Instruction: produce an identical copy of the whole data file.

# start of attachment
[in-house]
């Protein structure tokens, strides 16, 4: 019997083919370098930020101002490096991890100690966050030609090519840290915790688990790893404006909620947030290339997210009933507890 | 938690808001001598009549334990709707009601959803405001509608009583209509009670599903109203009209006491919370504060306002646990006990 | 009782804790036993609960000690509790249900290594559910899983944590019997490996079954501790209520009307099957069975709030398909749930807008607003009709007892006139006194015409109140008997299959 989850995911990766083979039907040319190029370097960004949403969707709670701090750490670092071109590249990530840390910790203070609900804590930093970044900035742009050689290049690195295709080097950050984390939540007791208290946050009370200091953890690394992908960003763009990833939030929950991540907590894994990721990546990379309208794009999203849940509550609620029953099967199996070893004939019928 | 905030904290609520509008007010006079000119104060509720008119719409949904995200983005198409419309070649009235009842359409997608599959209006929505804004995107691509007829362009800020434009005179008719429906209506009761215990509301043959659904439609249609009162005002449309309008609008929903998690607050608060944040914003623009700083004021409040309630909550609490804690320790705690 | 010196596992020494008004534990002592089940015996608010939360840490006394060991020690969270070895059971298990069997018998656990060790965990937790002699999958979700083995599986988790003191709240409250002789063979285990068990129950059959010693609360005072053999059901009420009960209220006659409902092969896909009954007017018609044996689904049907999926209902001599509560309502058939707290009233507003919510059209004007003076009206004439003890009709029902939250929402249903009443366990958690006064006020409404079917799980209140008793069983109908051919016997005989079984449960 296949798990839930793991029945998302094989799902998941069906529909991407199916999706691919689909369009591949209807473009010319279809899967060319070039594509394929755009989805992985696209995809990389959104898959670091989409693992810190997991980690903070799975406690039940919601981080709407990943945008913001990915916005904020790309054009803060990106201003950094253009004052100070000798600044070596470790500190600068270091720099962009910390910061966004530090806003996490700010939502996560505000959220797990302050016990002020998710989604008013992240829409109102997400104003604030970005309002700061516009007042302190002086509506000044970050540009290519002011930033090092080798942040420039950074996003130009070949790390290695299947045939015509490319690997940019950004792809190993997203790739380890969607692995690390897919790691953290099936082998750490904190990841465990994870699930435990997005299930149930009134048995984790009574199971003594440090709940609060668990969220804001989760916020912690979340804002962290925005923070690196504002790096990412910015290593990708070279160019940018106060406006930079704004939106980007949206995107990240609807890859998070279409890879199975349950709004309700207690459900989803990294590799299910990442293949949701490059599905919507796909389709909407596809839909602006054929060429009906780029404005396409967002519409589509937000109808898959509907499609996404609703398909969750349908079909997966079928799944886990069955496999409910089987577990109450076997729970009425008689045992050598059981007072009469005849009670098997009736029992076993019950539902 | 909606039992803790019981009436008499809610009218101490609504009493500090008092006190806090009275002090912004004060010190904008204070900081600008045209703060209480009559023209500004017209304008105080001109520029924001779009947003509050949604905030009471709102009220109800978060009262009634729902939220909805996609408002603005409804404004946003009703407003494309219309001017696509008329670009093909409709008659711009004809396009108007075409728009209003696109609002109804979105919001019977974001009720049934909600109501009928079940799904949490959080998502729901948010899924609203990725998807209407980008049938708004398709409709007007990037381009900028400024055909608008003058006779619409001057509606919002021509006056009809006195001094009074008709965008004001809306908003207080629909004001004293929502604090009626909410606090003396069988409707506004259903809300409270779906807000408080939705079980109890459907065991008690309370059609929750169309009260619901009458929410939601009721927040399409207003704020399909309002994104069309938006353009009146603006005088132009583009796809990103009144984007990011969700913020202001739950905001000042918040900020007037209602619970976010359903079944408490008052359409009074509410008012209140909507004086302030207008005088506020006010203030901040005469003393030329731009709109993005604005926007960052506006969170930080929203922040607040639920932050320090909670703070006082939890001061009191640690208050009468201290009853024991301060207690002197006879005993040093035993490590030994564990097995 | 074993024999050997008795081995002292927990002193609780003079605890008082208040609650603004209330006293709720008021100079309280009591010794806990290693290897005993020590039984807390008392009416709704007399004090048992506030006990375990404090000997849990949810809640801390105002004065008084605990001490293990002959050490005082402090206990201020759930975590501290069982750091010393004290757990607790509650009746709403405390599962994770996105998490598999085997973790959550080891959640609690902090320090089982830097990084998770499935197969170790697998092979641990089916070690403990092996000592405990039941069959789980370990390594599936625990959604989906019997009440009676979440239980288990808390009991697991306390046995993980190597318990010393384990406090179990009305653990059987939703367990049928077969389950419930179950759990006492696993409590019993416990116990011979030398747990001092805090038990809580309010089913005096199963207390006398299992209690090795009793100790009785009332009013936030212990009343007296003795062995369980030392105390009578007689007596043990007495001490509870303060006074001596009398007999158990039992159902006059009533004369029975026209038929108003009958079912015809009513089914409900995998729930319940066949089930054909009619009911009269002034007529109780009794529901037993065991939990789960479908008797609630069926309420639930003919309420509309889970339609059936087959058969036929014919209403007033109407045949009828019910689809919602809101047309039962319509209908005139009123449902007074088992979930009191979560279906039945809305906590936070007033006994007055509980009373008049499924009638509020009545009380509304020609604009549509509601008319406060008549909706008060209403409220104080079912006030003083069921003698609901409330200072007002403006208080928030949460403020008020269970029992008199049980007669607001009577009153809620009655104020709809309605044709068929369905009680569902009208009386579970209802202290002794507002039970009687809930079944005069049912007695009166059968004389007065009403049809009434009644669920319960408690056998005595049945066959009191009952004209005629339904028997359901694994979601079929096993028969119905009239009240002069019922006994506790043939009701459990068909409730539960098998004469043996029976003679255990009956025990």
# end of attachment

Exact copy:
[in-house]
């Protein structure tokens, strides 16, 4: 019997083919370098930020101002490096991890100690966050030609090519840290915790688990790893404006909620947030290339997210009933507890 | 938690808001001598009549334990709707009601959803405001509608009583209509009670599903109203009209006491919370504060306002646990006990 | 009782804790036993609960000690509790249900290594559910899983944590019997490996079954501790209520009307099957069975709030398909749930807008607003009709007892006139006194015409109140008997299959 989850995911990766083979039907040319190029370097960004949403969707709670701090750490670092071109590249990530840390910790203070609900804590930093970044900035742009050689290049690195295709080097950050984390939540007791208290946050009370200091953890690394992908960003763009990833939030929950991540907590894994990721990546990379309208794009999203849940509550609620029953099967199996070893004939019928 | 905030904290609520509008007010006079000119104060509720008119719409949904995200983005198409419309070649009235009842359409997608599959209006929505804004995107691509007829362009800020434009005179008719429906209506009761215990509301043959659904439609249609009162005002449309309008609008929903998690607050608060944040914003623009700083004021409040309630909550609490804690320790705690 | 010196596992020494008004534990002592089940015996608010939360840490006394060991020690969270070895059971298990069997018998656990060790965990937790002699999958979700083995599986988790003191709240409250002789063979285990068990129950059959010693609360005072053999059901009420009960209220006659409902092969896909009954007017018609044996689904049907999926209902001599509560309502058939707290009233507003919510059209004007003076009206004439003890009709029902939250929402249903009443366990958690006064006020409404079917799980209140008793069983109908051919016997005989079984449960 296949798990839930793991029945998302094989799902998941069906529909991407199916999706691919689909369009591949209807473009010319279809899967060319070039594509394929755009989805992985696209995809990389959104898959670091989409693992810190997991980690903070799975406690039940919601981080709407990943945008913001990915916005904020790309054009803060990106201003950094253009004052100070000798600044070596470790500190600068270091720099962009910390910061966004530090806003996490700010939502996560505000959220797990302050016990002020998710989604008013992240829409109102997400104003604030970005309002700061516009007042302190002086509506000044970050540009290519002011930033090092080798942040420039950074996003130009070949790390290695299947045939015509490319690997940019950004792809190993997203790739380890969607692995690390897919790691953290099936082998750490904190990841465990994870699930435990997005299930149930009134048995984790009574199971003594440090709940609060668990969220804001989760916020912690979340804002962290925005923070690196504002790096990412910015290593990708070279160019940018106060406006930079704004939106980007949206995107990240609807890859998070279409890879199975349950709004309700207690459900989803990294590799299910990442293949949701490059599905919507796909389709909407596809839909602006054929060429009906780029404005396409967002519409589509937000109808898959509907499609996404609703398909969750349908079909997966079928799944886990069955496999409910089987577990109450076997729970009425008689045992050598059981007072009469005849009670098997009736029992076993019950539902 | 909606039992803790019981009436008499809610009218101490609504009493500090008092006190806090009275002090912004004060010190904008204070900081600008045209703060209480009559023209500004017209304008105080001109520029924001779009947003509050949604905030009471709102009220109800978060009262009634729902939220909805996609408002603005409804404004946003009703407003494309219309001017696509008329670009093909409709008659711009004809396009108007075409728009209003696109609002109804979105919001019977974001009720049934909600109501009928079940799904949490959080998502729901948010899924609203990725998807209407980008049938708004398709409709007007990037381009900028400024055909608008003058006779619409001057509606919002021509006056009809006195001094009074008709965008004001809306908003207080629909004001004293929502604090009626909410606090003396069988409707506004259903809300409270779906807000408080939705079980109890459907065991008690309370059609929750169309009260619901009458929410939601009721927040399409207003704020399909309002994104069309938006353009009146603006005088132009583009796809990103009144984007990011969700913020202001739950905001000042918040900020007037209602619970976010359903079944408490008052359409009074509410008012209140909507004086302030207008005088506020006010203030901040005469003393030329731009709109993005604005926007960052506006969170930080929203922040607040639920932050320090909670703070006082939890001061009191640690208050009468201290009853024991301060207690002197006879005993040093035993490590030994564990097995 | 074993024999050997008795081995002292927990002193609780003079605890008082208040609650603004209330006293709720008021100079309280009591010794806990290693290897005993020590039984807390008392009416709704007399004090048992506030006990375990404090000997849990949810809640801390105002004065008084605990001490293990002959050490005082402090206990201020759930975590501290069982750091010393004290757990607790509650009746709403405390599962994770996105998490598999085997973790959550080891959640609690902090320090089982830097990084998770499935197969170790697998092979641990089916070690403990092996000592405990039941069959789980370990390594599936625990959604989906019997009440009676979440239980288990808390009991697991306390046995993980190597318990010393384990406090179990009305653990059987939703367990049928077969389950419930179950759990006492696993409590019993416990116990011979030398747990001092805090038990809580309010089913005096199963207390006398299992209690090795009793100790009785009332009013936030212990009343007296003795062995369980030392105390009578007689007596043990007495001490509870303060006074001596009398007999158990039992159902006059009533004369029975026209038929108003009958079912015809009513089914409900995998729930319940066949089930054909009619009911009269002034007529109780009794529901037993065991939990789960479908008797609630069926309420639930003919309420509309889970339609059936087959058969036929014919209403007033109407045949009828019910689809919602809101047309039962319509209908005139009123449902007074088992979930009191979560279906039945809305906590936070007033006994007055509980009373008049499924009638509020009545009380509304020609604009549509509601008319406060008549909706008060209403409220104080079912006030003083069921003698609901409330200072007002403006208080928030949460403020008020269970029992008199049980007669607001009577009153809620009655104020709809309605044709068929369905009680569902009208009386579970209802202290002794507002039970009687809930079944005069049912007695009166059968004389007065009403049809009434009644669920319960408690056998005595049945066959009191009952004209005629339904028997359901694994979601079929096993028969119905009239009240002069019922006994506790043939009701459990068909409730539960098998004469043996029976003679255990009956025990």